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Civil Society at the Street Level

Anders Hove

When Mayor Rudolph Giuliani first announced plans to remake the denizens of New York into upstanding citizens of a "civil society," most residents were aghast. Getting Gotham's pedestrians to cross at the light would be a transformation every bit as dramatic as that performed by Professor Henry Higgins on Eliza Doolittle.

Would New York still be New York without the cursing, honking, and general mayhem? Many New Yorkers have their doubts about civil society, and many have expressed them in no uncertain terms to police officers manning new pedestrian barricades.

In one humorous episode, one reporter for The New York Times set out to learn what sanctions police would impose for violations of the new jaywalking policy. Jaywalking in front of the barriers, often directly in front of police officers who watched his every move, the reporter not only failed to receive a single ticket, but officers wouldn't even reprimand him when he demanded a one.

Although New Yorkers don't like to hear it, Boston driving and pedestrian conduct is similar to New York's. As The Boston Globe pointed out in one editorial headline, driving in Boston is no tea party. People double park in the most outrageous places - next to police cars at Dunkin' Donuts, for example. At intersections, cars squeeze past pedestrians on crosswalks as if they were cattle on a country road. And in spite of recent attempts to stamp it out, the tradition remains that in Massachusetts, two cars are allowed to pass after the light turns red.

Although I am myself a driver in the state, I have been frustrated for years at how police here are so little inclined to pull people over for traffic violations. In most states, small rural communities look at moving violations as a cash cow: The more outsiders police pull over, the more money to maintain local government. Though Massachusetts has many small and medium-sized towns, this ethic has never quite taken hold, perhaps because high crime levels in some communities prevent the assigning of officers for such lowly, revenue-generating purposes.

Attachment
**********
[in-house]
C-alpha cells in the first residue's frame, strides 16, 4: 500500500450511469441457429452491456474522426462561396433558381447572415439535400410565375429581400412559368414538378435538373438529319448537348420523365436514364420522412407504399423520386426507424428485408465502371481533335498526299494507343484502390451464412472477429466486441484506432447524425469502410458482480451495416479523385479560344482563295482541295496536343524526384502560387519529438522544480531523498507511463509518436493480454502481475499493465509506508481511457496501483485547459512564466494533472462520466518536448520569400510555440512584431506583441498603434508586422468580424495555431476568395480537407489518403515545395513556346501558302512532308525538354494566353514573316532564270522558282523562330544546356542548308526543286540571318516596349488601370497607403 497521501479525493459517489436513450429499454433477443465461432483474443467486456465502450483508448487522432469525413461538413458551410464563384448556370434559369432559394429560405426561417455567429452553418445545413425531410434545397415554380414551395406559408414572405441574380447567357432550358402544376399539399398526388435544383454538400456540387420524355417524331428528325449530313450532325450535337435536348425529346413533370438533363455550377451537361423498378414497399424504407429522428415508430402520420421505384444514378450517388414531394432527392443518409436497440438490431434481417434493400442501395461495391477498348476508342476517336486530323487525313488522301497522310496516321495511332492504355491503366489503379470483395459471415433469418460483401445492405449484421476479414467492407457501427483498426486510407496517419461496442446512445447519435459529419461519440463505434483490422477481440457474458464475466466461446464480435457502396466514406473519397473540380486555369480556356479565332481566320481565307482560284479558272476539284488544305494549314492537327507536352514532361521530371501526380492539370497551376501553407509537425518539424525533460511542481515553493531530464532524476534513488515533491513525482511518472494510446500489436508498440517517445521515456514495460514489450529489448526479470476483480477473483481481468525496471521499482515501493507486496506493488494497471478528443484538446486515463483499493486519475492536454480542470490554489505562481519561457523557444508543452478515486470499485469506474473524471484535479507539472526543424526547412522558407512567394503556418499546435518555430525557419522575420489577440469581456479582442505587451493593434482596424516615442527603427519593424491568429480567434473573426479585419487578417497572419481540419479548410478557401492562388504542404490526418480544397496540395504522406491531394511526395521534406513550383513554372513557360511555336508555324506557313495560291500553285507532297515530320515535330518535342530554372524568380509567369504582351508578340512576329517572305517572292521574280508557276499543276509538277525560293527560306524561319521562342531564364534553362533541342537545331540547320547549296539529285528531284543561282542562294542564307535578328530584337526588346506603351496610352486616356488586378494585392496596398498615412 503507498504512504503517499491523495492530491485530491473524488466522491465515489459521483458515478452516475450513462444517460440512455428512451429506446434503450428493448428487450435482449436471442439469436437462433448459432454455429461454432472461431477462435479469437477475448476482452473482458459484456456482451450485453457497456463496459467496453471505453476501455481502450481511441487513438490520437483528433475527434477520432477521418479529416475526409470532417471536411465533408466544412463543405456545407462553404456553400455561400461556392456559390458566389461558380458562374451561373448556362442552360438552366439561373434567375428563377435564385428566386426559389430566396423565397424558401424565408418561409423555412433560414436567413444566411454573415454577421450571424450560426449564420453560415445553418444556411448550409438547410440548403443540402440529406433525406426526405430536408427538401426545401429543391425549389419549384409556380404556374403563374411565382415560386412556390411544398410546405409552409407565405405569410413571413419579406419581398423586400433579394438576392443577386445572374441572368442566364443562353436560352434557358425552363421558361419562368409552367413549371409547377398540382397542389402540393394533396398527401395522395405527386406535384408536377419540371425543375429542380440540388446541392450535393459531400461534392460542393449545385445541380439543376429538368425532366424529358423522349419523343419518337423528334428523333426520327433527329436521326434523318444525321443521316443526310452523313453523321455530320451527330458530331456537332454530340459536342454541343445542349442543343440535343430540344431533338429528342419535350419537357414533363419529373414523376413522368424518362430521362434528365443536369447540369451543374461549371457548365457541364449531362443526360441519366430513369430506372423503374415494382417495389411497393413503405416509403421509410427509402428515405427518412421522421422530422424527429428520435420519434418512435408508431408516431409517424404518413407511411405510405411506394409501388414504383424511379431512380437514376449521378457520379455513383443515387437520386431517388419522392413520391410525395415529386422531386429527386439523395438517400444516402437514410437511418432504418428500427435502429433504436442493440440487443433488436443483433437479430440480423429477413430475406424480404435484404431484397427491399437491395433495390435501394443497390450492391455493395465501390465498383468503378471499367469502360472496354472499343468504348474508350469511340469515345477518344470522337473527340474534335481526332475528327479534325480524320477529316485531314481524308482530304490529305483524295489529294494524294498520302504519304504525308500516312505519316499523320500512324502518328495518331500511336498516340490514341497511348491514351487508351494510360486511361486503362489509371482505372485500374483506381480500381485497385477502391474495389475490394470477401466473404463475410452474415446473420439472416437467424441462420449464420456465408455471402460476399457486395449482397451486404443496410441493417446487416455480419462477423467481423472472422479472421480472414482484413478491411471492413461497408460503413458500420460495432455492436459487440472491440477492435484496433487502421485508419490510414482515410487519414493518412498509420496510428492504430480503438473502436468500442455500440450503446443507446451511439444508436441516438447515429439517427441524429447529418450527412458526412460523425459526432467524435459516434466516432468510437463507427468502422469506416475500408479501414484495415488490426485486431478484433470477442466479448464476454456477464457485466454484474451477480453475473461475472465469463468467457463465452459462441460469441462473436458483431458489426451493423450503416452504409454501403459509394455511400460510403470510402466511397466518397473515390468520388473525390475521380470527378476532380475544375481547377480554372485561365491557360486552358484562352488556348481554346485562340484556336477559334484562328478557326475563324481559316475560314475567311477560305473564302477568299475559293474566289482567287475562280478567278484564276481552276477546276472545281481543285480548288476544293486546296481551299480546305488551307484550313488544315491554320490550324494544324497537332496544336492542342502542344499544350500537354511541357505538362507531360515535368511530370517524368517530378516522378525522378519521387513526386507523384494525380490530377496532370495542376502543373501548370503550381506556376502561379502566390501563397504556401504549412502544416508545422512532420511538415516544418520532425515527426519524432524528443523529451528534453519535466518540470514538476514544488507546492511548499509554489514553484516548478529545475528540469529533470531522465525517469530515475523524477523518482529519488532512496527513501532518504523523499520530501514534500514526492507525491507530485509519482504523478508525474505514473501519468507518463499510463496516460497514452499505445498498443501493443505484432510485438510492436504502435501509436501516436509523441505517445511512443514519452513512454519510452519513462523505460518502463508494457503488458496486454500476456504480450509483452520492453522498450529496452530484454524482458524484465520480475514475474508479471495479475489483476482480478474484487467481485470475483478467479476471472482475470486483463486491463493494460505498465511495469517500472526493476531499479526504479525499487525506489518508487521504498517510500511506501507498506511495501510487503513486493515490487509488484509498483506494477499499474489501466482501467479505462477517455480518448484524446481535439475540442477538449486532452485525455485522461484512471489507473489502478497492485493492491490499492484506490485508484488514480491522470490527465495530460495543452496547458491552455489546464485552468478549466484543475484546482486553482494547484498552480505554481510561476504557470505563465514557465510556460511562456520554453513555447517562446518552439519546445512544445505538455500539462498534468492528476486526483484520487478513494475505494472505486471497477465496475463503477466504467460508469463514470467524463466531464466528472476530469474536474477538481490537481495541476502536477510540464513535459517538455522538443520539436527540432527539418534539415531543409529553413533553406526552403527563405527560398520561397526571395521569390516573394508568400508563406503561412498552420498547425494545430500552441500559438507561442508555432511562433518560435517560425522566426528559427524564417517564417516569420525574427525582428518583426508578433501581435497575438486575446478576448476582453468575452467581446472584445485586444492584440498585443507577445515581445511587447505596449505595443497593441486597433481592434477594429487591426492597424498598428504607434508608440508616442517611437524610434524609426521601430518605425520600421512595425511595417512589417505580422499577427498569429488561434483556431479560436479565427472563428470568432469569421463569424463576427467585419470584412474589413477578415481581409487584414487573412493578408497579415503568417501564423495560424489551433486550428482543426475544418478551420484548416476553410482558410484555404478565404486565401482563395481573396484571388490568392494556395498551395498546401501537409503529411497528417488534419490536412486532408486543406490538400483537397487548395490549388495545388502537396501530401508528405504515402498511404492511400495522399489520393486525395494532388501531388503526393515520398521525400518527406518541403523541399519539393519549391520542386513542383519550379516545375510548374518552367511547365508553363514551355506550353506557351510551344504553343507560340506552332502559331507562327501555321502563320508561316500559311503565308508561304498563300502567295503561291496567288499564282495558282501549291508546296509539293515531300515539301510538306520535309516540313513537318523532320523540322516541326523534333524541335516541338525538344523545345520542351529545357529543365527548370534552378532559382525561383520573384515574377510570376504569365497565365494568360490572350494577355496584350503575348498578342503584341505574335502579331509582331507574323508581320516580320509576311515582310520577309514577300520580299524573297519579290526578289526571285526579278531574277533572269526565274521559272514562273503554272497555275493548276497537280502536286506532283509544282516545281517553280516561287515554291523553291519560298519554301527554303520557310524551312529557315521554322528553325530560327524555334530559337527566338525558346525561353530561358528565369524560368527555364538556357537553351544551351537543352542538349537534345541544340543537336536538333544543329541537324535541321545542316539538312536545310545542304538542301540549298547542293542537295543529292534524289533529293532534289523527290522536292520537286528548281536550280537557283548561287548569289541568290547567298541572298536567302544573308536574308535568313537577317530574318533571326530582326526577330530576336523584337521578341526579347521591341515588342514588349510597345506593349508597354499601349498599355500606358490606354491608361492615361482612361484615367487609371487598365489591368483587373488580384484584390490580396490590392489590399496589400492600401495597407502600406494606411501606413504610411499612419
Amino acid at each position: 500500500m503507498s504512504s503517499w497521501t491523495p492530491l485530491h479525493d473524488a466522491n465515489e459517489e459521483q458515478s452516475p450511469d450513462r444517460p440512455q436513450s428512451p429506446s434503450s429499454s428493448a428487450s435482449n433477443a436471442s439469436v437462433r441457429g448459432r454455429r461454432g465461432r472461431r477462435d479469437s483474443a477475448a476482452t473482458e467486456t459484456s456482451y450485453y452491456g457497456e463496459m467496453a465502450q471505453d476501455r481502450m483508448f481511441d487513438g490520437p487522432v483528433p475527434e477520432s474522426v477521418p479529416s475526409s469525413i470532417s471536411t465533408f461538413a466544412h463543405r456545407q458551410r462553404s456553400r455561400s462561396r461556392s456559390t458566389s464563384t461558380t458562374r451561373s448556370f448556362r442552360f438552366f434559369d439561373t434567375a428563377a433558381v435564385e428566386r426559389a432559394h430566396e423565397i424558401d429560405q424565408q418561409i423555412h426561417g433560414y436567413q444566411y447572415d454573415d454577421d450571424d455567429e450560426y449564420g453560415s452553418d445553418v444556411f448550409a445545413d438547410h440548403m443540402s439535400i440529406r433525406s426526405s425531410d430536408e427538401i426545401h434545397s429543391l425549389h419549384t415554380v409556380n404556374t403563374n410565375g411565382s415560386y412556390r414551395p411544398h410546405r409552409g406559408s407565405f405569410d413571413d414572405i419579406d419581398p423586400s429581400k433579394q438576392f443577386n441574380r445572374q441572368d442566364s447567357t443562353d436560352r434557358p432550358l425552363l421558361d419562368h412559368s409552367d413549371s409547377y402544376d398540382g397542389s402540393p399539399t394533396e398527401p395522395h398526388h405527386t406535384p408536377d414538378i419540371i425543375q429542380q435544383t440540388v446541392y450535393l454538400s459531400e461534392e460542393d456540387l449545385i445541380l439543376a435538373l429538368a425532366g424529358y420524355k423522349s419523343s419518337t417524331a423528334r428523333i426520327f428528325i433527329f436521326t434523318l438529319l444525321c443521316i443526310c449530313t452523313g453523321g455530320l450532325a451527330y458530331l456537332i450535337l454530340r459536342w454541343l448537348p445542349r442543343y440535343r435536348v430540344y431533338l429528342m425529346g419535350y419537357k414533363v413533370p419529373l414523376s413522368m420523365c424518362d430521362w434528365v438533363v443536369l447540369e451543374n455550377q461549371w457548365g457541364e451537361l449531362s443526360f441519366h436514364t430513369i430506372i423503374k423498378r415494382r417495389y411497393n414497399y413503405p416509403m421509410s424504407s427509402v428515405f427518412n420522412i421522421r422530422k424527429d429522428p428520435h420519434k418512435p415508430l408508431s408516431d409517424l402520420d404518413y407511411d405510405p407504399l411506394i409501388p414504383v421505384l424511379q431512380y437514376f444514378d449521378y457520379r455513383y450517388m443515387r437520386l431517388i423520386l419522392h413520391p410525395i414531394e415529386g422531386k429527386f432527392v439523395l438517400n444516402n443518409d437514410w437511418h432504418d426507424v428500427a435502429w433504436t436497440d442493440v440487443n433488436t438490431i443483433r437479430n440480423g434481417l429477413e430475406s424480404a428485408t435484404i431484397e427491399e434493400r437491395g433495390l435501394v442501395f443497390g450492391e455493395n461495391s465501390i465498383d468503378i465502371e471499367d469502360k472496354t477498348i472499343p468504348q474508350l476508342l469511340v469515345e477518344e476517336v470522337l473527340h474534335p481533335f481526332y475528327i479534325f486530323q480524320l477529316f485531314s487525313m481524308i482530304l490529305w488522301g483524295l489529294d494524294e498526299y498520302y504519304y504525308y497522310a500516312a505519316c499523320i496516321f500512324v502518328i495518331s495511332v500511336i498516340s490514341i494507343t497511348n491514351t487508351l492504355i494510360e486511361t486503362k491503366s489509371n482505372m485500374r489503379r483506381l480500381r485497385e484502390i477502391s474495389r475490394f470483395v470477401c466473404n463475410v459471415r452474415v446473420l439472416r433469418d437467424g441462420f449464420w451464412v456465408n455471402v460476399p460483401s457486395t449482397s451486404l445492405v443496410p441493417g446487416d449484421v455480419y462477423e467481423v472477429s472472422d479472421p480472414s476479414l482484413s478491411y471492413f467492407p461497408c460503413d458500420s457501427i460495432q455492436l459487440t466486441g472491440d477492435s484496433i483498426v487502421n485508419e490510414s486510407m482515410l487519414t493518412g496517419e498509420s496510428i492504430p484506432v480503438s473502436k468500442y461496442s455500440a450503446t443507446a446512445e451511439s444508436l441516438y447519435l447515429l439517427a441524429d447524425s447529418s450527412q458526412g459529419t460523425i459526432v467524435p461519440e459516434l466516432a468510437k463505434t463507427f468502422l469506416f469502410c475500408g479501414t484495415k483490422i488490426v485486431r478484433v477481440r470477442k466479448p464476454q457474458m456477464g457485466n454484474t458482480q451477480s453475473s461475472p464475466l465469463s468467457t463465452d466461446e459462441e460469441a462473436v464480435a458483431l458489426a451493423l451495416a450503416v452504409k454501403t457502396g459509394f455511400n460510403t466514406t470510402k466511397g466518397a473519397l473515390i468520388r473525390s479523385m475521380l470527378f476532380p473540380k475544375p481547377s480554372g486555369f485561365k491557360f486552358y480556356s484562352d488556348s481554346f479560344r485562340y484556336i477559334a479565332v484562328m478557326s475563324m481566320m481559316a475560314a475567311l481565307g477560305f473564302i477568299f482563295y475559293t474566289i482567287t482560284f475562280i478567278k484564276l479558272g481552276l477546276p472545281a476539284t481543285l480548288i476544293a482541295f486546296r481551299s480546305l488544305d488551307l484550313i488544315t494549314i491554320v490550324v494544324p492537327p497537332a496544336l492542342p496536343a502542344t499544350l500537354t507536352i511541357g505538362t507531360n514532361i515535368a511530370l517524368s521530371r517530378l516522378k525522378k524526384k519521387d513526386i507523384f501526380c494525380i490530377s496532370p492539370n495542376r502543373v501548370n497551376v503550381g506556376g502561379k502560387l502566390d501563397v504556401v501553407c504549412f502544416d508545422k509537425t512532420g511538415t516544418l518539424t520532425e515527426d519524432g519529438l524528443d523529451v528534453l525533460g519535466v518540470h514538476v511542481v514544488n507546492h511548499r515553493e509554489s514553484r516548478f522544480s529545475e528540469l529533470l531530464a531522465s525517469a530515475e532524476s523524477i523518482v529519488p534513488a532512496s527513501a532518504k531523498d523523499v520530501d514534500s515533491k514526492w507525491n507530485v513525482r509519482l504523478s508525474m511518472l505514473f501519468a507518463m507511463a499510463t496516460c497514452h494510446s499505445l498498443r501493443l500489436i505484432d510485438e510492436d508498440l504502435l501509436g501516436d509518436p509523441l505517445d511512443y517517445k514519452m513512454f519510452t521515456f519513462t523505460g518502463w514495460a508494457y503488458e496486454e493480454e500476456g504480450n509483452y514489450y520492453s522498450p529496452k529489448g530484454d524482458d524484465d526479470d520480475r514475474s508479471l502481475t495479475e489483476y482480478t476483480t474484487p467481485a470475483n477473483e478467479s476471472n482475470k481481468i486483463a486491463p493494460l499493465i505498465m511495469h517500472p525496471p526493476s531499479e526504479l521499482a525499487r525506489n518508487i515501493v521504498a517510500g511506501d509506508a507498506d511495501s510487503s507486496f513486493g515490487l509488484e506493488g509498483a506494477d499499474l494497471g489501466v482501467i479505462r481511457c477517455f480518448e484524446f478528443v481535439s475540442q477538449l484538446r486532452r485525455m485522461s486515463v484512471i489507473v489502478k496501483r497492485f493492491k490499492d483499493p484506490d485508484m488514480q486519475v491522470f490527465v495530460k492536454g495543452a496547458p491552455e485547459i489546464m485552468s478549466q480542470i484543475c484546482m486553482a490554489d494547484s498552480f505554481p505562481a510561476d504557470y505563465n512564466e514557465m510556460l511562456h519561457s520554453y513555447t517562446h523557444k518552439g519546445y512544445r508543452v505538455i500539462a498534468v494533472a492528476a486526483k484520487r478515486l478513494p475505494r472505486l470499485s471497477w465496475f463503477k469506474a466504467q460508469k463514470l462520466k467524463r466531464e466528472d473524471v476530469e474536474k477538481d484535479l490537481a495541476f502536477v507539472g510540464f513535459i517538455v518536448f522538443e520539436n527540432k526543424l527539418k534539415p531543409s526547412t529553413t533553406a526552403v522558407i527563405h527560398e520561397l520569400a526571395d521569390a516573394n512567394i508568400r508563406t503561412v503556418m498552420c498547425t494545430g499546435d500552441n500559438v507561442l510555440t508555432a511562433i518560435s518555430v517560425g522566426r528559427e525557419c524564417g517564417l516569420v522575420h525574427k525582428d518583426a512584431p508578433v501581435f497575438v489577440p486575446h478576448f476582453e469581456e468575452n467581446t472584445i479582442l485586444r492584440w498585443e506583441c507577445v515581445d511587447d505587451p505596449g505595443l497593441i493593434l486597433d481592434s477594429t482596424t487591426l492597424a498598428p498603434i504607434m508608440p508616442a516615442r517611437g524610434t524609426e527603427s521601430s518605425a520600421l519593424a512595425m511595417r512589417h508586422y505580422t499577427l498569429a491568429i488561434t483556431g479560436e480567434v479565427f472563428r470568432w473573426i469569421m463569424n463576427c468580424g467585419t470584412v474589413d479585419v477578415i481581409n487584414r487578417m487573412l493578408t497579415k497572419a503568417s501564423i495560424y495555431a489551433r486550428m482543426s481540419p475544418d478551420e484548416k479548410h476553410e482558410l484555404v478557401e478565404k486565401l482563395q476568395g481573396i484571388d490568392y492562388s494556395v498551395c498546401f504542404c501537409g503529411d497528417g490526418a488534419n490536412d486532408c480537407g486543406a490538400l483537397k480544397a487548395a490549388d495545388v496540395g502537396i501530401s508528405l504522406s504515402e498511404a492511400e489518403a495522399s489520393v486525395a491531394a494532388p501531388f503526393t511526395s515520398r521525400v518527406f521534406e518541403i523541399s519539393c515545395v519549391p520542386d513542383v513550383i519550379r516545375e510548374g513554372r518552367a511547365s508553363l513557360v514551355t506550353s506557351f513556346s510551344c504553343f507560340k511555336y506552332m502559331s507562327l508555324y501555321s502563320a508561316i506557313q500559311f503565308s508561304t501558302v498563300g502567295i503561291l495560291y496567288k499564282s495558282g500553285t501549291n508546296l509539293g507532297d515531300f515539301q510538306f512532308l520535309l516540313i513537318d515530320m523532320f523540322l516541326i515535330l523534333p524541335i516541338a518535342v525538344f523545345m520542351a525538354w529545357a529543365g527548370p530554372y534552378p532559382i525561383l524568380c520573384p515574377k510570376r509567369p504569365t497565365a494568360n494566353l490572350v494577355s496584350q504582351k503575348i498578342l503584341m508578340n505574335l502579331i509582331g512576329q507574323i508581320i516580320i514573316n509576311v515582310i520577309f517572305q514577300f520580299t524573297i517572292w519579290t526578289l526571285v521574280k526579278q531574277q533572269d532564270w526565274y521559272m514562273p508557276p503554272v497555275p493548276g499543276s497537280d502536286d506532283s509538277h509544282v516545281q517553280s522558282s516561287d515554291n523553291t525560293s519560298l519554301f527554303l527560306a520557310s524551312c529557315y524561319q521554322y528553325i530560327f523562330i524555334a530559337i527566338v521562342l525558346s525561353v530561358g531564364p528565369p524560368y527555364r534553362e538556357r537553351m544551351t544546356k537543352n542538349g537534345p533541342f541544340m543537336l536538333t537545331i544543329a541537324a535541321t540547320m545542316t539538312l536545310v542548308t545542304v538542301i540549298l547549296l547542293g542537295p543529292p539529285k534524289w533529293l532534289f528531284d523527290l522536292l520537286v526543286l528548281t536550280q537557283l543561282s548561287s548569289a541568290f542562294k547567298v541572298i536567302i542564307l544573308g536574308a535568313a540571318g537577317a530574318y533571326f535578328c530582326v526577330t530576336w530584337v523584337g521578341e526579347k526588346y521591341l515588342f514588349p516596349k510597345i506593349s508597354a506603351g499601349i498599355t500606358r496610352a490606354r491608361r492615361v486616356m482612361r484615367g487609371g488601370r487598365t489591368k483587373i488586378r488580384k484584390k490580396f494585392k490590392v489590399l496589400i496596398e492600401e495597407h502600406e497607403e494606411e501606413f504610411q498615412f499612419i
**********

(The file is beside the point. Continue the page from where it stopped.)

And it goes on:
Recently the tide has turned, if only slightly. During the past two months I have seen three stops of vehicles running red lights - that's three more than I've seen in the previous five years - and one of them involved a dramatic moving sting carried out blocks from my own house. As Simpson's police chief Wiggum puts it, "That's nice work, boys."

Traffic is so bad here that it's difficult to be a good driver. When so many people run red lights, how can drivers make and execute left-hand turns in heavy traffic without darting in front? Indeed, stopping for red lights can be dangerous because those behind are so intent on getting through.

As more and more vehicles whisk past the red light after the change, traffic signals themselves lose meaning. During a power-outage last year, I was impressed at how well most drivers negotiated their way through congested and completely uncontrolled intersections. In a way, they've been dealing with intersection anarchy all along.

Pedestrians and bicyclists are a more difficult puzzle. Bad driving places these two groups at risk. Yet bicyclists and pedestrians show little interest in safety. While drivers grudgingly recognize the authority of the red light, many bicyclists don't. Instead they plow through intersections with barely a glance to the right and left. The resulting danger of swerving vehicles threatens everyone.

Pedestrians are not much better. They have an amazing knack for starting out across the crosswalk exactly as the light turns green for the opposing direction. It is the driver's responsibility to watch for pedestrians on crosswalks, but pedestrians are eager to make life difficult for drivers, increasing the danger.

Boston and its surrounding cities and towns are ripe for the Giuliani treatment. Much as we often turn a blind eye toward petty misdemeanors like jaywalking, speeding, and running red lights, they do have serious consequences. Other cities have controlled these activities without lowering the quality of life. Boston and New York can too.